Why do I still teach Sete Iai ?
When I started to teach Iaido, I had just completed my studies in a program for trainers in fighting sports, a federal curriculum with a diploma allowing you to train boxers and kickboxers in the international leagues. I also had to prepare coursebooks for the next terms since I was selected to teach some of the courses of the following semesters.
I decided to apply this more or less scientific way of teaching to my Bujutsu, too. I started to notice things I had not given much of a thought to before, like why a bad Muso Shinden cut works better than a bad Jikiden one, but a good Jikiden cut is more efficient than a good Shinden one, and so on.
I also noticed that freshers have more fun learning Sete Iai than going through Shoden. They just feel better with the Tachi Waza, and they are flattered when you give them Koryu Kata in between. It’s also a fact that with a complete Sete Iai set plus Ri-Ken, Koranto, and Happo Giri you have a fair working knowledge of Iai-Jutsu.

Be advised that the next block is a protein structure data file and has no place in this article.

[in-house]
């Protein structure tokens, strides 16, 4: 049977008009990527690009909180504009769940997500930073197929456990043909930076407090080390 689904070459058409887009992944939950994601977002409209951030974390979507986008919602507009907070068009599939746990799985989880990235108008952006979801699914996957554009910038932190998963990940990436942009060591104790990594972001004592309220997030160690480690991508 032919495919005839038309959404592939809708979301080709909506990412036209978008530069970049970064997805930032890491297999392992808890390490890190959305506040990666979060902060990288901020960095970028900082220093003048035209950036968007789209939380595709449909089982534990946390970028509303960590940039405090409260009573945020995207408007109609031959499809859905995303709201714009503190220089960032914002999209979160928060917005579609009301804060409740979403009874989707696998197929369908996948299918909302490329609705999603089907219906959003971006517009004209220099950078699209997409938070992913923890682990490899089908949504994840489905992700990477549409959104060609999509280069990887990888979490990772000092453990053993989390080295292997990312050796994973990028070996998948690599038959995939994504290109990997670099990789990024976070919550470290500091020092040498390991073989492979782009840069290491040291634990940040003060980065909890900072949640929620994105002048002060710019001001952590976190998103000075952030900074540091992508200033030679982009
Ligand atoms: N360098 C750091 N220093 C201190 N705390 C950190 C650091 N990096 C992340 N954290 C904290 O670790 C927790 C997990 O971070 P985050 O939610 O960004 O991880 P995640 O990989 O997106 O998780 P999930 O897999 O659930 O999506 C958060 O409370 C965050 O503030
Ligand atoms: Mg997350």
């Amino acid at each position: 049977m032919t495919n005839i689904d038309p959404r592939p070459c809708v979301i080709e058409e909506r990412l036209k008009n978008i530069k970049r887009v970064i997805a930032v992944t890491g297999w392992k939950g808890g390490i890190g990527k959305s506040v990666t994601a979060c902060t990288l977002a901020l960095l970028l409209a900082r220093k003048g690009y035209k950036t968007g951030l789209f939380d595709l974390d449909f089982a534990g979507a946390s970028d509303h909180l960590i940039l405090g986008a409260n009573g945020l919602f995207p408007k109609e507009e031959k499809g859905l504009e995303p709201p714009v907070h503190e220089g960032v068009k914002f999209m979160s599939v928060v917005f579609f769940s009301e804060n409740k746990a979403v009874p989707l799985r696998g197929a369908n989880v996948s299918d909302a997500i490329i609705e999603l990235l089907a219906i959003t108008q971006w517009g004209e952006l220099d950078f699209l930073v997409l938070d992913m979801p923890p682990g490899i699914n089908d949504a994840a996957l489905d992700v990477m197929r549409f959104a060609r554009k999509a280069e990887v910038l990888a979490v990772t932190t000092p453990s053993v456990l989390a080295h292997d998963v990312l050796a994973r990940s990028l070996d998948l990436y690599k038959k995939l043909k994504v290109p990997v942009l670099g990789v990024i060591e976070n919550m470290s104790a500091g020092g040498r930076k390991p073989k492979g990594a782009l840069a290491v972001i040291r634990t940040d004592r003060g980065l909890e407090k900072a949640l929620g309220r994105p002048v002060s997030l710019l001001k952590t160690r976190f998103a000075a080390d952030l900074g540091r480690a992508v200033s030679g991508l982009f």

The main reason why I will definitely not stop teaching Sete Iai is the future of my students. I had a scary experience with a group of Japanese ZNKR masters in Vienna. There were visiting students from all over Austria, including a small group of an isolated Daiwa Ryu Club – excellent practitioners of an old version of Eishin Ryu. First question was “do you know Sete Iai ?” They did not, so they were sent to the beginners’ group. I don’t want my students to be sent to the beginners’ corner – so they have to know their Sete Iai before they start to travel to seminars.